Decided February 19, 1985
Workers' compensation — Slip and fall injury in parking lot while leaving work — Special hazard rule — Forces of nature must be combined with a defect or condition already present.
O.Jur 2d Workmen's Compensation §§ 61, 65.
In determining whether a claimant is entitled to participate in the Workers' Compensation Fund because of an injury she sustained when she slipped on a patch of ice in a parking lot as she was leaving work, the issue to be determined is whether the risk encountered by the claimant was distinctive in nature or quantitatively greater than the risk common to the public and whether a defect or condition combined with the forces of nature to create the hazard in the parking lot.
APPEAL: Court of Appeals for Cuyahoga County.
Harold Ticktin and Sam Handelman, for appellant.
Joel A. Makee and Walter C. Kelley, for appellee Case Western Reserve University.
Anthony J. Celebrezze, Jr., attorney general, and Mitchell A. Stern, for appellee Industrial Commission.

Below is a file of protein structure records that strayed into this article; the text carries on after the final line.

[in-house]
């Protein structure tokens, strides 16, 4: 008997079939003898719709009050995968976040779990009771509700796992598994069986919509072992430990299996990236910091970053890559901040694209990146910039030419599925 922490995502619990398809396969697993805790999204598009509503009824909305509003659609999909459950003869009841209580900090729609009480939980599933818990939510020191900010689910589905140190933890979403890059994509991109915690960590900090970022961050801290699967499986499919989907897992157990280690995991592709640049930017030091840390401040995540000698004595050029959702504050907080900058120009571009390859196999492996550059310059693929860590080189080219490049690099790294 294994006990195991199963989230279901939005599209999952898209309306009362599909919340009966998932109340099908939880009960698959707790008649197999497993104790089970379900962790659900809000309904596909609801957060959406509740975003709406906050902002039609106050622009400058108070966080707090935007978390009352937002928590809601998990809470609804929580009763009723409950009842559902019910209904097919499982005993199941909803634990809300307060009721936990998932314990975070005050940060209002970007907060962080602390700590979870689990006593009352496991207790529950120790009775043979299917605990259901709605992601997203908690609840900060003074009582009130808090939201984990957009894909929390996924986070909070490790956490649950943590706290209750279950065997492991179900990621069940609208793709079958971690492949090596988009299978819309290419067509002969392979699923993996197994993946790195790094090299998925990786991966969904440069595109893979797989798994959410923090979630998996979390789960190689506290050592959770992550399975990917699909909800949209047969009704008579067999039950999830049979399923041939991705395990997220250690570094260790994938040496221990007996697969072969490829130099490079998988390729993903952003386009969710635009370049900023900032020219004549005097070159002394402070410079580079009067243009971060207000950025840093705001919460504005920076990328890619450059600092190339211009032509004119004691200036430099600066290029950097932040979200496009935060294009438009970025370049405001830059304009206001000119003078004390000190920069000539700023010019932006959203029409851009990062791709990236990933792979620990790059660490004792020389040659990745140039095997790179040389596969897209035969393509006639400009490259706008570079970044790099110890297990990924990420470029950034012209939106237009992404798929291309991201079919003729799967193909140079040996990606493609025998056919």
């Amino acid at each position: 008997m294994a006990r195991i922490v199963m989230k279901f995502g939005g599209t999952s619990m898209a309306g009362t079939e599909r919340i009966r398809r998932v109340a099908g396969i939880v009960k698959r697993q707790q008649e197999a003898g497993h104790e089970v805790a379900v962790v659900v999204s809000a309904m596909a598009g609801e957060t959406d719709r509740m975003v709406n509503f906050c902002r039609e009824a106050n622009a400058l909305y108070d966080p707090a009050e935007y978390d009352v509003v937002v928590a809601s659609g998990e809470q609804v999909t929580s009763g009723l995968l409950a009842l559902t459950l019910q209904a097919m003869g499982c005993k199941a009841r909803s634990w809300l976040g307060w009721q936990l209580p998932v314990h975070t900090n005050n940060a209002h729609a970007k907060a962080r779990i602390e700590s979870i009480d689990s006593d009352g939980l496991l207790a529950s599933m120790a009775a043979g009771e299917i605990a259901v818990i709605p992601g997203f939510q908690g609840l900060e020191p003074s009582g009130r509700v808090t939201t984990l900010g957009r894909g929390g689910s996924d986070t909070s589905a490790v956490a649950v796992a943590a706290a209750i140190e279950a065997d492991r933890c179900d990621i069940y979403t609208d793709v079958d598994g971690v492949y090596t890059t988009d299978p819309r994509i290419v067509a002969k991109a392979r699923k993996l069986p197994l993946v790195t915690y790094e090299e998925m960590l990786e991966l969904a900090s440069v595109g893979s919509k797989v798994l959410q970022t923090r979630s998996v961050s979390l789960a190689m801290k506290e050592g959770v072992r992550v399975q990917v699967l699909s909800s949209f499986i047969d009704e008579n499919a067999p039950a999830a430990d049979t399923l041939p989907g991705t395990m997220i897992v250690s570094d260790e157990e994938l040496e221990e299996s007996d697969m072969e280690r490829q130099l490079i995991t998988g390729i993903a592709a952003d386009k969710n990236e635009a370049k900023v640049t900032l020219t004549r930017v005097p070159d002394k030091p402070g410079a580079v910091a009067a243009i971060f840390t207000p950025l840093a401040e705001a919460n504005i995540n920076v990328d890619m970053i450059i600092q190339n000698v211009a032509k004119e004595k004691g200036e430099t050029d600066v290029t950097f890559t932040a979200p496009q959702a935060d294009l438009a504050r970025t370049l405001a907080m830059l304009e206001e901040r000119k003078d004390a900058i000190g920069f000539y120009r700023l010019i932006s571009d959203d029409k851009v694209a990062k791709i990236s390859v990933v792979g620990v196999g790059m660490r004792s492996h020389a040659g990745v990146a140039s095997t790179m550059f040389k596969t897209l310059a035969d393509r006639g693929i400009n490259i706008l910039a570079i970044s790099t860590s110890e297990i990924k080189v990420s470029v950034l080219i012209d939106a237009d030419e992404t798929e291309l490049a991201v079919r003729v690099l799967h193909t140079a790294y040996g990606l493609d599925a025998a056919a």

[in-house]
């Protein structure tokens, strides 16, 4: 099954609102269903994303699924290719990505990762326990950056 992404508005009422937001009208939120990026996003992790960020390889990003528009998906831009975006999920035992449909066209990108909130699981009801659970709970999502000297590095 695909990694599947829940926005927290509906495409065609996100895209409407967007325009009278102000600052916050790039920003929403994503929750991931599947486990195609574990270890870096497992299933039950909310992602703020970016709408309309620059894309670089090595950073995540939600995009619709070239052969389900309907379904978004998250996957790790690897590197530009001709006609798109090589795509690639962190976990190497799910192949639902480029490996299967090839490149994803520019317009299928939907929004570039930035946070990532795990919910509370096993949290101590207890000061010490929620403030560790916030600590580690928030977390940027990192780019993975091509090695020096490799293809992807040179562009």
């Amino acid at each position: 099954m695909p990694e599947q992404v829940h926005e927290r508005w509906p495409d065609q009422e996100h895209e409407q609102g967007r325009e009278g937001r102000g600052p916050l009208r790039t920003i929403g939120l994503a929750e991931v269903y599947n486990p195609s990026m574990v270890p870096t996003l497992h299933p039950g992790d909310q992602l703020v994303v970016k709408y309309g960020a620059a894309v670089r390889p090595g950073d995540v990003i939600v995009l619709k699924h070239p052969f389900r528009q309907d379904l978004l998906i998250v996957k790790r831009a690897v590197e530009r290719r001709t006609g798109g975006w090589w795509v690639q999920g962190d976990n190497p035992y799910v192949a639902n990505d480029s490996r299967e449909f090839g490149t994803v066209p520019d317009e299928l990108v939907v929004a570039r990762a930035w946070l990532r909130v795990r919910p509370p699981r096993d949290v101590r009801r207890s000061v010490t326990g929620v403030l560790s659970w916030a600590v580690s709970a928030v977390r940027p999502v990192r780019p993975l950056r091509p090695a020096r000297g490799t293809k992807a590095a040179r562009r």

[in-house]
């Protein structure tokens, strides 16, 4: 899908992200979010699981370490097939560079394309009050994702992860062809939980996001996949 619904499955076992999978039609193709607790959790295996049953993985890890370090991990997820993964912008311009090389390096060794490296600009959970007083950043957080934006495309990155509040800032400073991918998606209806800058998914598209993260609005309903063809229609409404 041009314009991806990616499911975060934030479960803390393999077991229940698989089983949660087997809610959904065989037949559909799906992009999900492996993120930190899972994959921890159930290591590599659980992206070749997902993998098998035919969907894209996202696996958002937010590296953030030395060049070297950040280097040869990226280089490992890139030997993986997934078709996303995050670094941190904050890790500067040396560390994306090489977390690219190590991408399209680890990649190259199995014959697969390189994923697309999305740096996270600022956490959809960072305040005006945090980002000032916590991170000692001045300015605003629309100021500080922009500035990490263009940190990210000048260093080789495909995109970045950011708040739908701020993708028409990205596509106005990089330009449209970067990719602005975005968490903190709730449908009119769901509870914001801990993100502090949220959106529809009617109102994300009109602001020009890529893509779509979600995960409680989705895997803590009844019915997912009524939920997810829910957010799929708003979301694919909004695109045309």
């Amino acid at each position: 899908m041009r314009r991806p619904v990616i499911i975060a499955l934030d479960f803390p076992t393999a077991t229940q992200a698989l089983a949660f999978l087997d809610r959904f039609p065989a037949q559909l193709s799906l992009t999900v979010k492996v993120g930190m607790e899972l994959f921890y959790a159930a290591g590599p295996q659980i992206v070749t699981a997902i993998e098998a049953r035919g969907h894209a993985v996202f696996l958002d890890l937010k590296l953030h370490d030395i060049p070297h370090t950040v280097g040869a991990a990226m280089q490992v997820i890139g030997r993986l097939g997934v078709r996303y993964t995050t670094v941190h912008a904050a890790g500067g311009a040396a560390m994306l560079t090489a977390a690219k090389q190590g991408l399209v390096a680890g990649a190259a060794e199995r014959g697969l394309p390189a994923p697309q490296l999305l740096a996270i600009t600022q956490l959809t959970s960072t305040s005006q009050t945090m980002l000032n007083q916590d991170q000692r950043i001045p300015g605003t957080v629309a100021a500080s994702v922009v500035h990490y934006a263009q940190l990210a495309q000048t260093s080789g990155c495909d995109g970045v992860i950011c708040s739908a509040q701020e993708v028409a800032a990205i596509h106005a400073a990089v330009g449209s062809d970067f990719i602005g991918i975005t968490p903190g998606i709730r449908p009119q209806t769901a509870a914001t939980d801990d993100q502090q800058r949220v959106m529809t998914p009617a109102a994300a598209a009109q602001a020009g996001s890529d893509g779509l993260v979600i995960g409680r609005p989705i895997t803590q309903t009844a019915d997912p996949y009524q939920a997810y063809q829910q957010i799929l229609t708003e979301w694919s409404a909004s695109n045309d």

Alice M. Sloss seeks reversal of the summary judgment granted for defendants-appellees Case Western Reserve University (hereafter "University") and the Industrial Commission of Ohio (hereafter "commission"). The judgment had the effect of denying her workers' compensation for injuries she suffered in a fall in a parking lot as she left her job at the university.
For the reasons given below, the judgment of the trial court is reversed and remanded.
There is no dispute as to the following facts:
Appellant left work at the medical school of the university at about 5:00 p.m. on February 4, 1982. The school is located on Adelbert Road. She walked several blocks to reach her car parked in Lot No. 23 at Mayfield Road and Circle Drive.
In the parking lot, she slipped on a patch of ice and fell, injuring her wrist. (Appellant described the ice as "black ice" because of its "invisibility.")
The parking lot is owned and operated by University Circle, Inc. (hereafter "UCI"), a non-profit corporate entity of which the university is a founding and participating member. The members sit on the board which determines policy and are committed to making up any UCI deficits, including mortgage indebtedness, that may occur. UCI provides parking and other services to the university and other member institutions in the University Circle area.